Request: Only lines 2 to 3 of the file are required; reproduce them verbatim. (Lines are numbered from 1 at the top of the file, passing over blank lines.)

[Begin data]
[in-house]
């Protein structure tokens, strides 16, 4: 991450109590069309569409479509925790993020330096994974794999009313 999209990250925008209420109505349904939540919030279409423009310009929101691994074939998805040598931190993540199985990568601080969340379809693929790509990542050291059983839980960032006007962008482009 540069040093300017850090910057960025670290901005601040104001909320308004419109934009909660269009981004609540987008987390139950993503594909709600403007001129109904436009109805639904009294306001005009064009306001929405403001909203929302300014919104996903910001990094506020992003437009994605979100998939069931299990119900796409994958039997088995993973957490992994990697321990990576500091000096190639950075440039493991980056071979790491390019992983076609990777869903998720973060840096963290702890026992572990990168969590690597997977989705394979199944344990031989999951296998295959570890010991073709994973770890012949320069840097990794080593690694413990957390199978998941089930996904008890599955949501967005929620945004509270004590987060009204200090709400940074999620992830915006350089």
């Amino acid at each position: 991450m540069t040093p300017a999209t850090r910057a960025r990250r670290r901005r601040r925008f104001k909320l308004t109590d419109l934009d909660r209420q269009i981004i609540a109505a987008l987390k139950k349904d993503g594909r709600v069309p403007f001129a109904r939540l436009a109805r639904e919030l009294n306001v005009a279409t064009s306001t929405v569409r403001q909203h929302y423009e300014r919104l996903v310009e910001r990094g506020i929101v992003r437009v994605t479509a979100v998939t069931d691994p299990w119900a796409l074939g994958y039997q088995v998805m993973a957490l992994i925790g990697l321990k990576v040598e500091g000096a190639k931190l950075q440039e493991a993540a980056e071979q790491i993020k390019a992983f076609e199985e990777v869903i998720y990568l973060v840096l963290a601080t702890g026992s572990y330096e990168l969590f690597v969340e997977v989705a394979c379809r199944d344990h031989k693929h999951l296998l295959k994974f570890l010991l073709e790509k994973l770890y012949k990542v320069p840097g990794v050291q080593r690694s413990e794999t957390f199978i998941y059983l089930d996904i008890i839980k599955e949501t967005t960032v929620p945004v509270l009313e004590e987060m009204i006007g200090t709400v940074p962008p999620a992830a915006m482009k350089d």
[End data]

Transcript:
């Protein structure tokens, strides 16, 4: 991450109590069309569409479509925790993020330096994974794999009313 999209990250925008209420109505349904939540919030279409423009310009929101691994074939998805040598931190993540199985990568601080969340379809693929790509990542050291059983839980960032006007962008482009 540069040093300017850090910057960025670290901005601040104001909320308004419109934009909660269009981004609540987008987390139950993503594909709600403007001129109904436009109805639904009294306001005009064009306001929405403001909203929302300014919104996903910001990094506020992003437009994605979100998939069931299990119900796409994958039997088995993973957490992994990697321990990576500091000096190639950075440039493991980056071979790491390019992983076609990777869903998720973060840096963290702890026992572990990168969590690597997977989705394979199944344990031989999951296998295959570890010991073709994973770890012949320069840097990794080593690694413990957390199978998941089930996904008890599955949501967005929620945004509270004590987060009204200090709400940074999620992830915006350089």
């Amino acid at each position: 991450m540069t040093p300017a999209t850090r910057a960025r990250r670290r901005r601040r925008f104001k909320l308004t109590d419109l934009d909660r209420q269009i981004i609540a109505a987008l987390k139950k349904d993503g594909r709600v069309p403007f001129a109904r939540l436009a109805r639904e919030l009294n306001v005009a279409t064009s306001t929405v569409r403001q909203h929302y423009e300014r919104l996903v310009e910001r990094g506020i929101v992003r437009v994605t479509a979100v998939t069931d691994p299990w119900a796409l074939g994958y039997q088995v998805m993973a957490l992994i925790g990697l321990k990576v040598e500091g000096a190639k931190l950075q440039e493991a993540a980056e071979q790491i993020k390019a992983f076609e199985e990777v869903i998720y990568l973060v840096l963290a601080t702890g026992s572990y330096e990168l969590f690597v969340e997977v989705a394979c379809r199944d344990h031989k693929h999951l296998l295959k994974f570890l010991l073709e790509k994973l770890y012949k990542v320069p840097g990794v050291q080593r690694s413990e794999t957390f199978i998941y059983l089930d996904i008890i839980k599955e949501t967005t960032v929620p945004v509270l009313e004590e987060m009204i006007g200090t709400v940074p962008p999620a992830a915006m482009k350089d």